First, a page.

Texts and other statements by a Massachusetts woman encouraging her teen boyfriend to kill himself are protected free speech and should not have been used against her, the woman’s attorneys say in their appeal seeking to overturn her conviction for involuntary manslaughter.
Michelle Carter, 21, was sentenced to 15 months in jail after the 2014 suicide of 18-year-old Conrad Roy III, who died in his pickup truck from carbon monoxide poisoning — an act that prosecutors said Carter, then 17, supported and encouraged in a series of texts and conversations that came to light after Roy’s death.
The appeal, filed June 29 and obtained by PEOPLE, does not deny Carter’s actions. But it takes issue with statements made by Bristol County Juvenile Court Judge Lawrence Moniz, who concluded in his verbal ruling, “Carter’s actions and also her failure to act where she had a self-created duty to Mr. Roy, since she had put him in that toxic environment, constituted each and all wanton and reckless conduct.”
The judge in his decision highlighted two revelations from Carter’s trial. As Roy expressed his desire to abort his fatal plan by getting out of the truck, Carter told him to get back in, Moniz said. Then she initially failed to tell anyone else about it.
“She [instructed] Mr. Roy to get back into the truck, well-knowing of all of the feelings that he [had] exchanged with her: his ambiguities, his fears, his concerns,” Moniz said.
The judge added: “She did nothing. She did not call the police or Mr. Roy’s family. Finally, she did not issue a simple additional instruction [to Roy]: ‘Get out of the truck.'”
Carter’s appeal discusses Moniz’s statements. “Because the judge convicted Carter for what she said, or failed to say, not what she did, this case implicates free speech under the First Amendment and art,” her attorneys wrote.
“Carter’s words encouraging Roy’s suicide, however distasteful to this Court, were protected speech,” her attorneys added.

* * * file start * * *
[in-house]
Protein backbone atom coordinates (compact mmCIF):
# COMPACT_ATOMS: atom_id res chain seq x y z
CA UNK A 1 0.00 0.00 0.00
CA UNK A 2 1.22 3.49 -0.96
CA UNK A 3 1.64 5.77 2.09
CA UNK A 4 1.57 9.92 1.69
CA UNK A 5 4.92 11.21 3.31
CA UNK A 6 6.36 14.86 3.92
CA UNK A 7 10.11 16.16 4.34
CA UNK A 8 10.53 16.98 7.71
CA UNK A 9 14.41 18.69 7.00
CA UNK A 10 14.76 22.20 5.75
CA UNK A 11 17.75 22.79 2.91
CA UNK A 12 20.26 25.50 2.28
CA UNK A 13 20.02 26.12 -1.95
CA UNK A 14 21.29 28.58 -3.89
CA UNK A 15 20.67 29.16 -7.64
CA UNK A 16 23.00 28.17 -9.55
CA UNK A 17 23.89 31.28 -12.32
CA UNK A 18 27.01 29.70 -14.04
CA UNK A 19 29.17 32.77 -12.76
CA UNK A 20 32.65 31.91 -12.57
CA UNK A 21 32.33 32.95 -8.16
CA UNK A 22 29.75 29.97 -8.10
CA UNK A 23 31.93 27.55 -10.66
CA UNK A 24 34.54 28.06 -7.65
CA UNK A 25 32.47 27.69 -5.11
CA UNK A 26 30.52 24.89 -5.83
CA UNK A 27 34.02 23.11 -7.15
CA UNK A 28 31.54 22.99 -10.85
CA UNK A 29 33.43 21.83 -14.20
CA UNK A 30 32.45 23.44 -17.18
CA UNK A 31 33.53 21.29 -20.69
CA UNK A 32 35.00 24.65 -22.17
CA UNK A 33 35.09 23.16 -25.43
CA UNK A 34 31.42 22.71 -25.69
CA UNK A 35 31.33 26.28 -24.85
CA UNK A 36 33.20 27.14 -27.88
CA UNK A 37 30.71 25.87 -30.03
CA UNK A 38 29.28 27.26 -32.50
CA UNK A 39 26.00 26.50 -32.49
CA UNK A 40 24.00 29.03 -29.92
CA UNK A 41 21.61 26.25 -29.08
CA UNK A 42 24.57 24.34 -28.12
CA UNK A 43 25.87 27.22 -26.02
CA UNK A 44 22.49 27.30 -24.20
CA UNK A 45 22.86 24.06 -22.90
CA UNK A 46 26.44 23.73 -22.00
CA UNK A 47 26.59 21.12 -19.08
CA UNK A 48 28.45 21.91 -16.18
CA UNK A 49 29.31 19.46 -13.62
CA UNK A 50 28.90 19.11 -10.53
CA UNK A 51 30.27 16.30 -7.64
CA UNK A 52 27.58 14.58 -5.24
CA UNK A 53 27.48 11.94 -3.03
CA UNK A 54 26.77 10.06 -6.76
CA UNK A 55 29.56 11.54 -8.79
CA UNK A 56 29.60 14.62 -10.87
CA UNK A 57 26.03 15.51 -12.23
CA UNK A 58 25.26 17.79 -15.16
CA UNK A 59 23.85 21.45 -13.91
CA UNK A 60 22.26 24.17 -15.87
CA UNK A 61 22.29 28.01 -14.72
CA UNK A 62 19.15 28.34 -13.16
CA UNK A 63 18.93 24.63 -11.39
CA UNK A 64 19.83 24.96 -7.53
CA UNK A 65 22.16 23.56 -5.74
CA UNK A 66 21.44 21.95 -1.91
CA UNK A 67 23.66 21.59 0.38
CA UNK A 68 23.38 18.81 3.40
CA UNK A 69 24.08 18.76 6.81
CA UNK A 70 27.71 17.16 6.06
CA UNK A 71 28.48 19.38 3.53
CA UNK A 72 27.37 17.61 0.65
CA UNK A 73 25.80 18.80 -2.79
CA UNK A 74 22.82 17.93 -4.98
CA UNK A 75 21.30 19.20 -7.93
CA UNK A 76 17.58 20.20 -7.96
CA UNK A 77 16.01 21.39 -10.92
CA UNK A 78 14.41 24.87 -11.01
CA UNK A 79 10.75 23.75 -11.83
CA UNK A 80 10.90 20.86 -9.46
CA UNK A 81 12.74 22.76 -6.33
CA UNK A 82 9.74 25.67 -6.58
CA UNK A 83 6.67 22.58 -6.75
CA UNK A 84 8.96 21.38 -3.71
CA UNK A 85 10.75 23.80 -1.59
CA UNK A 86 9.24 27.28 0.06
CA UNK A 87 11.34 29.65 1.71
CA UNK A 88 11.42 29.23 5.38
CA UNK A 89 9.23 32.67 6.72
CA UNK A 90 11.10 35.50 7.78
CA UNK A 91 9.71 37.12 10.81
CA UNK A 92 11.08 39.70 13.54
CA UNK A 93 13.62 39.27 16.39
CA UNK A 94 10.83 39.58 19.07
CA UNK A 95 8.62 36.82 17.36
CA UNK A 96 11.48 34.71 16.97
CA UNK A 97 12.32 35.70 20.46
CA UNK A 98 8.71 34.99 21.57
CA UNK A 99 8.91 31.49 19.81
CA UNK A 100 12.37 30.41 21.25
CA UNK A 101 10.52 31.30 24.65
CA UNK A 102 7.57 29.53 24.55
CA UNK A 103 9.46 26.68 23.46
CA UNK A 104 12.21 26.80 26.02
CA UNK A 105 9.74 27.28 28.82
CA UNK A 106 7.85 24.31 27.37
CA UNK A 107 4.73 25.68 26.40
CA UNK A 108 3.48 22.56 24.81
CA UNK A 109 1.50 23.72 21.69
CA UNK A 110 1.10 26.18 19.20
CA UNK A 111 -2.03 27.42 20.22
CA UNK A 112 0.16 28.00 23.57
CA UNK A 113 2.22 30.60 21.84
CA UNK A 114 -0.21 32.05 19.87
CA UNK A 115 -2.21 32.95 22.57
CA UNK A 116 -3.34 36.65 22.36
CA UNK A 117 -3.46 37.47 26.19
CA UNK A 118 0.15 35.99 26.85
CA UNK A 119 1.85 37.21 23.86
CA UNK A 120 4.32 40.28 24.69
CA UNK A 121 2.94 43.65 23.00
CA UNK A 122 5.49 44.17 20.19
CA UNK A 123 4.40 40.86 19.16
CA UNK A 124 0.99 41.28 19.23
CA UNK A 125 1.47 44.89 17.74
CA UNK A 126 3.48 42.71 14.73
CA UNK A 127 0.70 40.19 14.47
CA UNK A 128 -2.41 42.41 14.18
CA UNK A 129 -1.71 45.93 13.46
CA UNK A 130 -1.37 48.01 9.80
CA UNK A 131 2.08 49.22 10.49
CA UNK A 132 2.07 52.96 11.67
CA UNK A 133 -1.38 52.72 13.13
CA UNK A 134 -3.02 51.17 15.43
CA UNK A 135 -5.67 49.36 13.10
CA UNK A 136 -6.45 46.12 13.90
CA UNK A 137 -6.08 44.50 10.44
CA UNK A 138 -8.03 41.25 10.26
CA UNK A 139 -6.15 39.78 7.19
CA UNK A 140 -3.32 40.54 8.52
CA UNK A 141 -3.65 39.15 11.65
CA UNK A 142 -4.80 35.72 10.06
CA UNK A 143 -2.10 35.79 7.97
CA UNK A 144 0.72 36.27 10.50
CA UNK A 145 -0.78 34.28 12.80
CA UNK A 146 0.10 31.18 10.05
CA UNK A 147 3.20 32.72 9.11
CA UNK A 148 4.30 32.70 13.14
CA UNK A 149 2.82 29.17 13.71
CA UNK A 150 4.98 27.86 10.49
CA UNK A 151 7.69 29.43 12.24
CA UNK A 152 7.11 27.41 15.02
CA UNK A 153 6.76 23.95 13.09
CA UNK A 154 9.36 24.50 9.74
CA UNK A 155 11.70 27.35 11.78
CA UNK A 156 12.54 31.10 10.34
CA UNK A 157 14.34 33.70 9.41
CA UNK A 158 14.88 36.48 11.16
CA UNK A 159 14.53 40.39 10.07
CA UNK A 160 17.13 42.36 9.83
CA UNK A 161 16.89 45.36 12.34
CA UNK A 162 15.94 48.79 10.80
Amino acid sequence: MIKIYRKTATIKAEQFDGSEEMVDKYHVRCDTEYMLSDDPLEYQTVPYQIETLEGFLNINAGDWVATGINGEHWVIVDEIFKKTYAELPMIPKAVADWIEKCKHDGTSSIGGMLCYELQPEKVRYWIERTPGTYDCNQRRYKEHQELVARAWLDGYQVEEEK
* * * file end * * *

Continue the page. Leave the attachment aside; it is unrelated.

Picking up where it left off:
The appeal reignites the debate about whether someone could legally be found guilty of a crime in this case if they weren’t on the scene.
If Carter’s conviction is allowed to stand, “Massachusetts would be the only state to uphold an involuntary manslaughter conviction where an absent defendant, with words alone, encouraged another person to commit suicide,” her attorneys wrote.
Prosecutors ‘Cherry-Picked’ Texts, Says Defense
The appeal further argues that prosecutors “cherry-picked” texts to portray Carter’s interactions with Roy, highlighting only those that served their case against her.
Carter has remained free on bail pending the outcome of the appeal.
Her lawyers contend that texts purportedly showing Carter’s compassion toward her friend were never presented as evidence. One such message reads: “I’m not giving up on you, it’s just every time I try to help you don’t listen.”
She also advised him to seek professional help in a number of messages, including one that reads, “You aren’t gonna get better on your own … you need professional help …”
The defense filing argues Carter herself needed help with an eating disorder, and texted Roy, “… we can go together so we will be there for each other.”
• Want to keep up with the latest crime coverage? Click here to get breaking crime news, ongoing trial coverage and details of intriguing unsolved cases in the True Crime Newsletter.
According to the filing, the message in which Carter admitted she’d told Roy to “get back in” his truck after he exited with second thoughts actually was sent by her to a friend months later, although the defense contends prosecutors presented it as if she sent the text to Roy directly.
“It was Roy, not Carter, who researched the idea, developed the details, obtained the necessary equipment, picked the spot to park his truck, and put his fatal plan in motion,” the appeal states.
The Supreme Judicial Court has agreed to consider the appeal.
Carter’s defense team has previously indicated they will take the case to federal court if it isn’t overturned at the state level.
Prosecutors said Carter and Roy exchanged more than 1,000 texts in the week prior to Roy’s death.
Among those were ones from her that stated: “You always say you’re gonna do it, but you never do. I just want to make sure tonight is the real thing,” “You just have to do it” and “It’s painless and quick.”